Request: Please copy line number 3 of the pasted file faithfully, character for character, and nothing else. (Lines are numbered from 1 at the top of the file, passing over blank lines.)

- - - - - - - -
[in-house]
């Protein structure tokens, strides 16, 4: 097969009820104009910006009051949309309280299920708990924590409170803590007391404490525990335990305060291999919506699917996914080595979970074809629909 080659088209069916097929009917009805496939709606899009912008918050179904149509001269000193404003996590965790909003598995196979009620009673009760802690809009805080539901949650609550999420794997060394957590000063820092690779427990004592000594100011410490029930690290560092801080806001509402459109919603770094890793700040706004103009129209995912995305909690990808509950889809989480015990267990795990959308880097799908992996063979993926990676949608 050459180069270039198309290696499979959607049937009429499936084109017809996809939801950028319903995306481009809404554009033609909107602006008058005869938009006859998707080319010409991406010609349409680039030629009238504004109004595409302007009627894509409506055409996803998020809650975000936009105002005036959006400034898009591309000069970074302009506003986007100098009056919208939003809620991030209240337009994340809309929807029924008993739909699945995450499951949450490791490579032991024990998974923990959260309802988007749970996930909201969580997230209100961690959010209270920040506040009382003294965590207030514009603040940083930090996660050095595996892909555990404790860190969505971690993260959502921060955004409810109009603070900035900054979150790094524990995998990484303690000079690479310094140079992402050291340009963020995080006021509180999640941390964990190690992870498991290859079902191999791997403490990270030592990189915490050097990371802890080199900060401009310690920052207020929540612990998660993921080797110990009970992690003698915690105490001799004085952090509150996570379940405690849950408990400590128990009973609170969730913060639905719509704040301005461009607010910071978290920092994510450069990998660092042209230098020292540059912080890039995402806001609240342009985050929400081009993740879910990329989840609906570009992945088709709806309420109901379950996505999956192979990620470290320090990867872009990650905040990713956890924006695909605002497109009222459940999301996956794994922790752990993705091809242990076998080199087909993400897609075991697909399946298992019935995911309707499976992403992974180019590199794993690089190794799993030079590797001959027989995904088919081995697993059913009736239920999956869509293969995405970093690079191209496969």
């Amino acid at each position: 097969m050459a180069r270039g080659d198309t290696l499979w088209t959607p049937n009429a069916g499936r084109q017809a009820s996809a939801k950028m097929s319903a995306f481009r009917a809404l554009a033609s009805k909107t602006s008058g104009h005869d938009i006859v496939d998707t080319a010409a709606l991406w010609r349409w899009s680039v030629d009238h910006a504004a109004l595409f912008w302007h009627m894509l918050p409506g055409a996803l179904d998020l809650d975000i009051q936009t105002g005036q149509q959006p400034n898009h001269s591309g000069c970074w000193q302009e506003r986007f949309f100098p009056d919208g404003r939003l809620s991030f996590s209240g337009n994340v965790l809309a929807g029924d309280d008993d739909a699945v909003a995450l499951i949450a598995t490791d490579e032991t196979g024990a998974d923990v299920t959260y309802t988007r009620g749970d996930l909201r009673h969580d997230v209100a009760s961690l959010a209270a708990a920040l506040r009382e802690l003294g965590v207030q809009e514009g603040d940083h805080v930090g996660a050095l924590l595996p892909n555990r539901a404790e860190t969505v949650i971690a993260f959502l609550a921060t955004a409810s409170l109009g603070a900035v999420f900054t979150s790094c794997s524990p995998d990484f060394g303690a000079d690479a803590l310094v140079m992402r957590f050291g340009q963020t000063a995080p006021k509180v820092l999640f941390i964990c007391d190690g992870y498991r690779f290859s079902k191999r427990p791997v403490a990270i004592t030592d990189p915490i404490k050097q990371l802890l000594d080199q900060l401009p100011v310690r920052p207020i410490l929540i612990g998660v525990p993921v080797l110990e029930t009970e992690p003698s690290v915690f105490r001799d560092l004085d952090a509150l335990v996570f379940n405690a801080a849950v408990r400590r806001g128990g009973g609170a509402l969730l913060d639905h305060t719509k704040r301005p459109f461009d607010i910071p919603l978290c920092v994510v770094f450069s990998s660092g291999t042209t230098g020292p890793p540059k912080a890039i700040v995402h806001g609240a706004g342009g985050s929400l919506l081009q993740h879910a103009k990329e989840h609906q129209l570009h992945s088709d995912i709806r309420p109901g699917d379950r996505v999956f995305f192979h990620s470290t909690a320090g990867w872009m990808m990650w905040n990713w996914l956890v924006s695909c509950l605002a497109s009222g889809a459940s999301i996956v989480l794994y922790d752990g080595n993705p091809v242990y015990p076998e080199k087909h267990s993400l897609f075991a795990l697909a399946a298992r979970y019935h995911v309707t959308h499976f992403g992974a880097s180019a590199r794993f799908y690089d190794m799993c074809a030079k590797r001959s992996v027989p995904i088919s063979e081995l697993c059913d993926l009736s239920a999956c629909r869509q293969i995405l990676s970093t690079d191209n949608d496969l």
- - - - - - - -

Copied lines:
């Amino acid at each position: 097969m050459a180069r270039g080659d198309t290696l499979w088209t959607p049937n009429a069916g499936r084109q017809a009820s996809a939801k950028m097929s319903a995306f481009r009917a809404l554009a033609s009805k909107t602006s008058g104009h005869d938009i006859v496939d998707t080319a010409a709606l991406w010609r349409w899009s680039v030629d009238h910006a504004a109004l595409f912008w302007h009627m894509l918050p409506g055409a996803l179904d998020l809650d975000i009051q936009t105002g005036q149509q959006p400034n898009h001269s591309g000069c970074w000193q302009e506003r986007f949309f100098p009056d919208g404003r939003l809620s991030f996590s209240g337009n994340v965790l809309a929807g029924d309280d008993d739909a699945v909003a995450l499951i949450a598995t490791d490579e032991t196979g024990a998974d923990v299920t959260y309802t988007r009620g749970d996930l909201r009673h969580d997230v209100a009760s961690l959010a209270a708990a920040l506040r009382e802690l003294g965590v207030q809009e514009g603040d940083h805080v930090g996660a050095l924590l595996p892909n555990r539901a404790e860190t969505v949650i971690a993260f959502l609550a921060t955004a409810s409170l109009g603070a900035v999420f900054t979150s790094c794997s524990p995998d990484f060394g303690a000079d690479a803590l310094v140079m992402r957590f050291g340009q963020t000063a995080p006021k509180v820092l999640f941390i964990c007391d190690g992870y498991r690779f290859s079902k191999r427990p791997v403490a990270i004592t030592d990189p915490i404490k050097q990371l802890l000594d080199q900060l401009p100011v310690r920052p207020i410490l929540i612990g998660v525990p993921v080797l110990e029930t009970e992690p003698s690290v915690f105490r001799d560092l004085d952090a509150l335990v996570f379940n405690a801080a849950v408990r400590r806001g128990g009973g609170a509402l969730l913060d639905h305060t719509k704040r301005p459109f461009d607010i910071p919603l978290c920092v994510v770094f450069s990998s660092g291999t042209t230098g020292p890793p540059k912080a890039i700040v995402h806001g609240a706004g342009g985050s929400l919506l081009q993740h879910a103009k990329e989840h609906q129209l570009h992945s088709d995912i709806r309420p109901g699917d379950r996505v999956f995305f192979h990620s470290t909690a320090g990867w872009m990808m990650w905040n990713w996914l956890v924006s695909c509950l605002a497109s009222g889809a459940s999301i996956v989480l794994y922790d752990g080595n993705p091809v242990y015990p076998e080199k087909h267990s993400l897609f075991a795990l697909a399946a298992r979970y019935h995911v309707t959308h499976f992403g992974a880097s180019a590199r794993f799908y690089d190794m799993c074809a030079k590797r001959s992996v027989p995904i088919s063979e081995l697993c059913d993926l009736s239920a999956c629909r869509q293969i995405l990676s970093t690079d191209n949608d496969l």